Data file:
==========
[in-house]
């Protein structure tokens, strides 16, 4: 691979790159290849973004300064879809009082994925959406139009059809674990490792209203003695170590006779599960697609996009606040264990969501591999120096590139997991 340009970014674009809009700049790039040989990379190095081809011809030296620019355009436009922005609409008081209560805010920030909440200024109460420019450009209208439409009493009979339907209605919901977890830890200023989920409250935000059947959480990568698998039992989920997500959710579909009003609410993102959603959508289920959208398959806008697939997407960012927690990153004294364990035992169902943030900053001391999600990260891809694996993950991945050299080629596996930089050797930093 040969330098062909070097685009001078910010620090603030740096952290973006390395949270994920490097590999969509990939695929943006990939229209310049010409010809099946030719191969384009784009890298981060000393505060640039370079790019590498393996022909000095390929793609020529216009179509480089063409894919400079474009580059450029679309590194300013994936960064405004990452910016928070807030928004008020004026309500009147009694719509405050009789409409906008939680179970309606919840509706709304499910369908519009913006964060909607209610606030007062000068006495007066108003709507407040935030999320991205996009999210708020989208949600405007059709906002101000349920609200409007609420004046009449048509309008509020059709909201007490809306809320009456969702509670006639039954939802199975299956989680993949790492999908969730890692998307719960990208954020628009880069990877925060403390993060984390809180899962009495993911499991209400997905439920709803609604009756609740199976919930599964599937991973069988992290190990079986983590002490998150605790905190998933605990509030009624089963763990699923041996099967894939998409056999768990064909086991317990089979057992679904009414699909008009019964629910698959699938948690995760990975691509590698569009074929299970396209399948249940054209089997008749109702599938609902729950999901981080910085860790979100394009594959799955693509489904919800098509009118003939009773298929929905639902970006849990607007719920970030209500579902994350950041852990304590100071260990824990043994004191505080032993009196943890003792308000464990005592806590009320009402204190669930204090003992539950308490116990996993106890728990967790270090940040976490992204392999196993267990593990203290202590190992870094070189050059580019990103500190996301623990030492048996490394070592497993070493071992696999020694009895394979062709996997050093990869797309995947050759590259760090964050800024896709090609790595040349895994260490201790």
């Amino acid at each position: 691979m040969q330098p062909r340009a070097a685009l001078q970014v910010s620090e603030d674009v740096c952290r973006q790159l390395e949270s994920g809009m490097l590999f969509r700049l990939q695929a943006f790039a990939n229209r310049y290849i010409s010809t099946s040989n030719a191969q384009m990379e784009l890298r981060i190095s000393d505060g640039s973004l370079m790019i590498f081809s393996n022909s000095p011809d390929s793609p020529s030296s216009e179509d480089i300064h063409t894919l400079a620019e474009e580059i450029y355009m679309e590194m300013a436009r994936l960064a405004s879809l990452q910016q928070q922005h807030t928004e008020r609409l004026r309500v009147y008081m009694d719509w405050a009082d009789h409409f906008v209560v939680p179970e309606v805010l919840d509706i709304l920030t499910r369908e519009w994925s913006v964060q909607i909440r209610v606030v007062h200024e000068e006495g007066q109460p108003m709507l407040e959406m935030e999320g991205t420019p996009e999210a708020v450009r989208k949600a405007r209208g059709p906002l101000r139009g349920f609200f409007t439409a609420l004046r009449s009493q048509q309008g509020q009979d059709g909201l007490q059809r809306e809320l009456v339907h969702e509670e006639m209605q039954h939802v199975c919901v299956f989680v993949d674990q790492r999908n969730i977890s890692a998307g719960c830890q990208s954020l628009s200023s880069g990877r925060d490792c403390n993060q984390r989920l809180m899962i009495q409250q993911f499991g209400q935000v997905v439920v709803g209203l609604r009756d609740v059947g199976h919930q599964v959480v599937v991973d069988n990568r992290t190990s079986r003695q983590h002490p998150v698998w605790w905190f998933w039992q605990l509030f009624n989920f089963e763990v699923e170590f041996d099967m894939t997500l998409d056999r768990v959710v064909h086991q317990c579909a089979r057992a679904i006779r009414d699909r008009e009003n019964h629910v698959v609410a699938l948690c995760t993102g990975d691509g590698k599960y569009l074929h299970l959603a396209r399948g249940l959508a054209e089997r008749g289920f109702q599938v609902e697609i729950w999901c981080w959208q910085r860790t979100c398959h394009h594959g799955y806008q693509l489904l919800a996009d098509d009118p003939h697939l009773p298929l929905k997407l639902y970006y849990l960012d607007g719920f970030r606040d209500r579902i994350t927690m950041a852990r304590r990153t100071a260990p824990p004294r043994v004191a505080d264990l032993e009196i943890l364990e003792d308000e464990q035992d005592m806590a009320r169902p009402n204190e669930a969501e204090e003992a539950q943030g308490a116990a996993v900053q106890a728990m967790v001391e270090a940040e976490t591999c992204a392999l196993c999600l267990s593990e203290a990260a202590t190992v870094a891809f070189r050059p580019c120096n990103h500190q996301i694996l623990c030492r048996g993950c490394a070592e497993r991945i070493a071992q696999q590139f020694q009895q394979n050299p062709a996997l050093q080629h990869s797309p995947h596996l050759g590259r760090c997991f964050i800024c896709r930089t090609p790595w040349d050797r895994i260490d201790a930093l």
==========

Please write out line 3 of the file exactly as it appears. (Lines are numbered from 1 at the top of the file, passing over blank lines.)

């Amino acid at each position: 691979m040969q330098p062909r340009a070097a685009l001078q970014v910010s620090e603030d674009v740096c952290r973006q790159l390395e949270s994920g809009m490097l590999f969509r700049l990939q695929a943006f790039a990939n229209r310049y290849i010409s010809t099946s040989n030719a191969q384009m990379e784009l890298r981060i190095s000393d505060g640039s973004l370079m790019i590498f081809s393996n022909s000095p011809d390929s793609p020529s030296s216009e179509d480089i300064h063409t894919l400079a620019e474009e580059i450029y355009m679309e590194m300013a436009r994936l960064a405004s879809l990452q910016q928070q922005h807030t928004e008020r609409l004026r309500v009147y008081m009694d719509w405050a009082d009789h409409f906008v209560v939680p179970e309606v805010l919840d509706i709304l920030t499910r369908e519009w994925s913006v964060q909607i909440r209610v606030v007062h200024e000068e006495g007066q109460p108003m709507l407040e959406m935030e999320g991205t420019p996009e999210a708020v450009r989208k949600a405007r209208g059709p906002l101000r139009g349920f609200f409007t439409a609420l004046r009449s009493q048509q309008g509020q009979d059709g909201l007490q059809r809306e809320l009456v339907h969702e509670e006639m209605q039954h939802v199975c919901v299956f989680v993949d674990q790492r999908n969730i977890s890692a998307g719960c830890q990208s954020l628009s200023s880069g990877r925060d490792c403390n993060q984390r989920l809180m899962i009495q409250q993911f499991g209400q935000v997905v439920v709803g209203l609604r009756d609740v059947g199976h919930q599964v959480v599937v991973d069988n990568r992290t190990s079986r003695q983590h002490p998150v698998w605790w905190f998933w039992q605990l509030f009624n989920f089963e763990v699923e170590f041996d099967m894939t997500l998409d056999r768990v959710v064909h086991q317990c579909a089979r057992a679904i006779r009414d699909r008009e009003n019964h629910v698959v609410a699938l948690c995760t993102g990975d691509g590698k599960y569009l074929h299970l959603a396209r399948g249940l959508a054209e089997r008749g289920f109702q599938v609902e697609i729950w999901c981080w959208q910085r860790t979100c398959h394009h594959g799955y806008q693509l489904l919800a996009d098509d009118p003939h697939l009773p298929l929905k997407l639902y970006y849990l960012d607007g719920f970030r606040d209500r579902i994350t927690m950041a852990r304590r990153t100071a260990p824990p004294r043994v004191a505080d264990l032993e009196i943890l364990e003792d308000e464990q035992d005592m806590a009320r169902p009402n204190e669930a969501e204090e003992a539950q943030g308490a116990a996993v900053q106890a728990m967790v001391e270090a940040e976490t591999c992204a392999l196993c999600l267990s593990e203290a990260a202590t190992v870094a891809f070189r050059p580019c120096n990103h500190q996301i694996l623990c030492r048996g993950c490394a070592e497993r991945i070493a071992q696999q590139f020694q009895q394979n050299p062709a996997l050093q080629h990869s797309p995947h596996l050759g590259r760090c997991f964050i800024c896709r930089t090609p790595w040349d050797r895994i260490d201790a930093l």